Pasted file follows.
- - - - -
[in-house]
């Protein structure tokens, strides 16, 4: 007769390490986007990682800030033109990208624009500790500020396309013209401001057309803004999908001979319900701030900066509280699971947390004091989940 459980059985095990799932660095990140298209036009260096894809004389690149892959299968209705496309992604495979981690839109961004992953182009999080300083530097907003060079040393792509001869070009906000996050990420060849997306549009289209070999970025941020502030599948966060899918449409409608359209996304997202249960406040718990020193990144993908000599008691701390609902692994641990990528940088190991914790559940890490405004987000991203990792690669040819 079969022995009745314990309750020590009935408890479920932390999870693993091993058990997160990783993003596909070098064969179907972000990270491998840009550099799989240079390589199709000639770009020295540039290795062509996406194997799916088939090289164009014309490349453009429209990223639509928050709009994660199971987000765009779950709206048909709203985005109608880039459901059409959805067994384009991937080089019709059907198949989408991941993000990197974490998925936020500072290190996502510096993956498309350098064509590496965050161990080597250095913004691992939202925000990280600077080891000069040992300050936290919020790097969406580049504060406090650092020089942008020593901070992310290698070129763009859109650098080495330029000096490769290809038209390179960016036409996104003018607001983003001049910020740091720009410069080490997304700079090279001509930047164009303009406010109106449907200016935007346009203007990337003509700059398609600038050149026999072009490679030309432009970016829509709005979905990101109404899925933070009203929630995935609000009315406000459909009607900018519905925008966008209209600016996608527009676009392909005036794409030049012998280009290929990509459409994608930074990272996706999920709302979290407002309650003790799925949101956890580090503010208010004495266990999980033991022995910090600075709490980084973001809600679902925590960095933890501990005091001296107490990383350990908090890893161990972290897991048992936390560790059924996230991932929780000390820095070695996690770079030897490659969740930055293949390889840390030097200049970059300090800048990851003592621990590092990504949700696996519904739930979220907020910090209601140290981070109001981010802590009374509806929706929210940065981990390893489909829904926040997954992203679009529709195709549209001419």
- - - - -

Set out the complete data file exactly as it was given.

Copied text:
[in-house]
């Protein structure tokens, strides 16, 4: 007769390490986007990682800030033109990208624009500790500020396309013209401001057309803004999908001979319900701030900066509280699971947390004091989940 459980059985095990799932660095990140298209036009260096894809004389690149892959299968209705496309992604495979981690839109961004992953182009999080300083530097907003060079040393792509001869070009906000996050990420060849997306549009289209070999970025941020502030599948966060899918449409409608359209996304997202249960406040718990020193990144993908000599008691701390609902692994641990990528940088190991914790559940890490405004987000991203990792690669040819 079969022995009745314990309750020590009935408890479920932390999870693993091993058990997160990783993003596909070098064969179907972000990270491998840009550099799989240079390589199709000639770009020295540039290795062509996406194997799916088939090289164009014309490349453009429209990223639509928050709009994660199971987000765009779950709206048909709203985005109608880039459901059409959805067994384009991937080089019709059907198949989408991941993000990197974490998925936020500072290190996502510096993956498309350098064509590496965050161990080597250095913004691992939202925000990280600077080891000069040992300050936290919020790097969406580049504060406090650092020089942008020593901070992310290698070129763009859109650098080495330029000096490769290809038209390179960016036409996104003018607001983003001049910020740091720009410069080490997304700079090279001509930047164009303009406010109106449907200016935007346009203007990337003509700059398609600038050149026999072009490679030309432009970016829509709005979905990101109404899925933070009203929630995935609000009315406000459909009607900018519905925008966008209209600016996608527009676009392909005036794409030049012998280009290929990509459409994608930074990272996706999920709302979290407002309650003790799925949101956890580090503010208010004495266990999980033991022995910090600075709490980084973001809600679902925590960095933890501990005091001296107490990383350990908090890893161990972290897991048992936390560790059924996230991932929780000390820095070695996690770079030897490659969740930055293949390889840390030097200049970059300090800048990851003592621990590092990504949700696996519904739930979220907020910090209601140290981070109001981010802590009374509806929706929210940065981990390893489909829904926040997954992203679009529709195709549209001419």